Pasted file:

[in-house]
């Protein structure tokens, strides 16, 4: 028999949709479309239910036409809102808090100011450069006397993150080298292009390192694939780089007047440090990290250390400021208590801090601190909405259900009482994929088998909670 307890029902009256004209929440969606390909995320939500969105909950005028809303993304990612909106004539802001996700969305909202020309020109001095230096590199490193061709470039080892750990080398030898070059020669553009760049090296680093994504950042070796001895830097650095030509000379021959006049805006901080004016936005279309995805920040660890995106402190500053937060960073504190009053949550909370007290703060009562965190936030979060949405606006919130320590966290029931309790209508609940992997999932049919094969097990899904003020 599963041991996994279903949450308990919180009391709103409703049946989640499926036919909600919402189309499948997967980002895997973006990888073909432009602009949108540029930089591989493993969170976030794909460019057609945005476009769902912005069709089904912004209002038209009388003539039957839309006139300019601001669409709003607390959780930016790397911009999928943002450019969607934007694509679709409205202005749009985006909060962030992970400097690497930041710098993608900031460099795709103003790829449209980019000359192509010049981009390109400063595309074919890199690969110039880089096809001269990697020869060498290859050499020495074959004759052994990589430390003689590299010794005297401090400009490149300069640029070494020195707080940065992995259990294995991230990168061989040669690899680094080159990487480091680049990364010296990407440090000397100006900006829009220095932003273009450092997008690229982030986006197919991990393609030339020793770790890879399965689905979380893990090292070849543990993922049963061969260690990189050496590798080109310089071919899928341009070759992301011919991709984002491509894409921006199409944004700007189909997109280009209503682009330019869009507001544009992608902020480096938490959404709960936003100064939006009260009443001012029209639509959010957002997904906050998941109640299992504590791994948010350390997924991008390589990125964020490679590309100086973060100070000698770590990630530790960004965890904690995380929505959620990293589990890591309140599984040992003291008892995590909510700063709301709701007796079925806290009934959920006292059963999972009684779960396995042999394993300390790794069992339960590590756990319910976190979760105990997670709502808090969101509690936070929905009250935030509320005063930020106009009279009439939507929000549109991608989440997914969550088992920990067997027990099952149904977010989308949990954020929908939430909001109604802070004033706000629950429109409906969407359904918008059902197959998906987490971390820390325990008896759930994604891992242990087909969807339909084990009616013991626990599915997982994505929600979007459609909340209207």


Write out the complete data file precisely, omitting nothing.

[in-house]
């Protein structure tokens, strides 16, 4: 028999949709479309239910036409809102808090100011450069006397993150080298292009390192694939780089007047440090990290250390400021208590801090601190909405259900009482994929088998909670 307890029902009256004209929440969606390909995320939500969105909950005028809303993304990612909106004539802001996700969305909202020309020109001095230096590199490193061709470039080892750990080398030898070059020669553009760049090296680093994504950042070796001895830097650095030509000379021959006049805006901080004016936005279309995805920040660890995106402190500053937060960073504190009053949550909370007290703060009562965190936030979060949405606006919130320590966290029931309790209508609940992997999932049919094969097990899904003020 599963041991996994279903949450308990919180009391709103409703049946989640499926036919909600919402189309499948997967980002895997973006990888073909432009602009949108540029930089591989493993969170976030794909460019057609945005476009769902912005069709089904912004209002038209009388003539039957839309006139300019601001669409709003607390959780930016790397911009999928943002450019969607934007694509679709409205202005749009985006909060962030992970400097690497930041710098993608900031460099795709103003790829449209980019000359192509010049981009390109400063595309074919890199690969110039880089096809001269990697020869060498290859050499020495074959004759052994990589430390003689590299010794005297401090400009490149300069640029070494020195707080940065992995259990294995991230990168061989040669690899680094080159990487480091680049990364010296990407440090000397100006900006829009220095932003273009450092997008690229982030986006197919991990393609030339020793770790890879399965689905979380893990090292070849543990993922049963061969260690990189050496590798080109310089071919899928341009070759992301011919991709984002491509894409921006199409944004700007189909997109280009209503682009330019869009507001544009992608902020480096938490959404709960936003100064939006009260009443001012029209639509959010957002997904906050998941109640299992504590791994948010350390997924991008390589990125964020490679590309100086973060100070000698770590990630530790960004965890904690995380929505959620990293589990890591309140599984040992003291008892995590909510700063709301709701007796079925806290009934959920006292059963999972009684779960396995042999394993300390790794069992339960590590756990319910976190979760105990997670709502808090969101509690936070929905009250935030509320005063930020106009009279009439939507929000549109991608989440997914969550088992920990067997027990099952149904977010989308949990954020929908939430909001109604802070004033706000629950429109409906969407359904918008059902197959998906987490971390820390325990008896759930994604891992242990087909969807339909084990009616013991626990599915997982994505929600979007459609909340209207």